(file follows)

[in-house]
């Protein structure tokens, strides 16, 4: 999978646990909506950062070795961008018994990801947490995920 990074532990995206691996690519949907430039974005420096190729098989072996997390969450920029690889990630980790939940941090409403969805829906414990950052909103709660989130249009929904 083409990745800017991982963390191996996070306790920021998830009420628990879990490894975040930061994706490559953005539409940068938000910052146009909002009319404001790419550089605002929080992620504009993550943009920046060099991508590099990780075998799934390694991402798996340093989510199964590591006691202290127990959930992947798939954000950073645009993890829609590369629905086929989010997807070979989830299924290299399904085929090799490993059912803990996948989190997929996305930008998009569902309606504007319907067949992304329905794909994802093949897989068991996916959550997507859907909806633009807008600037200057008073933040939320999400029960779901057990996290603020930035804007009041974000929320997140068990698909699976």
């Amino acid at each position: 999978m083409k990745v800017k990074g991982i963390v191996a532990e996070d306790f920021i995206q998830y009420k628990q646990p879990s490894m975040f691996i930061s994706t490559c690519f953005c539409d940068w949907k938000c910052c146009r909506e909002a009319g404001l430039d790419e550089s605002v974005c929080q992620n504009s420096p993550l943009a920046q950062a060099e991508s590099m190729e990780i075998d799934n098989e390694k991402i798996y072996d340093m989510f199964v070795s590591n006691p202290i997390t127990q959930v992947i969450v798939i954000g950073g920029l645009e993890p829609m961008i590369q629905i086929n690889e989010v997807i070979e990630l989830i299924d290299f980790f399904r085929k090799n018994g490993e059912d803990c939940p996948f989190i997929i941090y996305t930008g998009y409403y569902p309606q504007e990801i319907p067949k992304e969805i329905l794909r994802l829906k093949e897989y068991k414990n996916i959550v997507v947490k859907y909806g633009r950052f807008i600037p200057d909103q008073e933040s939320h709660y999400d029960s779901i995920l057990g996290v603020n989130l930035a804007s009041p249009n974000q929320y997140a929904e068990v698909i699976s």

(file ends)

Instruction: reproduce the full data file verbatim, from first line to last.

[in-house]
């Protein structure tokens, strides 16, 4: 999978646990909506950062070795961008018994990801947490995920 990074532990995206691996690519949907430039974005420096190729098989072996997390969450920029690889990630980790939940941090409403969805829906414990950052909103709660989130249009929904 083409990745800017991982963390191996996070306790920021998830009420628990879990490894975040930061994706490559953005539409940068938000910052146009909002009319404001790419550089605002929080992620504009993550943009920046060099991508590099990780075998799934390694991402798996340093989510199964590591006691202290127990959930992947798939954000950073645009993890829609590369629905086929989010997807070979989830299924290299399904085929090799490993059912803990996948989190997929996305930008998009569902309606504007319907067949992304329905794909994802093949897989068991996916959550997507859907909806633009807008600037200057008073933040939320999400029960779901057990996290603020930035804007009041974000929320997140068990698909699976």
């Amino acid at each position: 999978m083409k990745v800017k990074g991982i963390v191996a532990e996070d306790f920021i995206q998830y009420k628990q646990p879990s490894m975040f691996i930061s994706t490559c690519f953005c539409d940068w949907k938000c910052c146009r909506e909002a009319g404001l430039d790419e550089s605002v974005c929080q992620n504009s420096p993550l943009a920046q950062a060099e991508s590099m190729e990780i075998d799934n098989e390694k991402i798996y072996d340093m989510f199964v070795s590591n006691p202290i997390t127990q959930v992947i969450v798939i954000g950073g920029l645009e993890p829609m961008i590369q629905i086929n690889e989010v997807i070979e990630l989830i299924d290299f980790f399904r085929k090799n018994g490993e059912d803990c939940p996948f989190i997929i941090y996305t930008g998009y409403y569902p309606q504007e990801i319907p067949k992304e969805i329905l794909r994802l829906k093949e897989y068991k414990n996916i959550v997507v947490k859907y909806g633009r950052f807008i600037p200057d909103q008073e933040s939320h709660y999400d029960s779901i995920l057990g996290v603020n989130l930035a804007s009041p249009n974000q929320y997140a929904e068990v698909i699976s």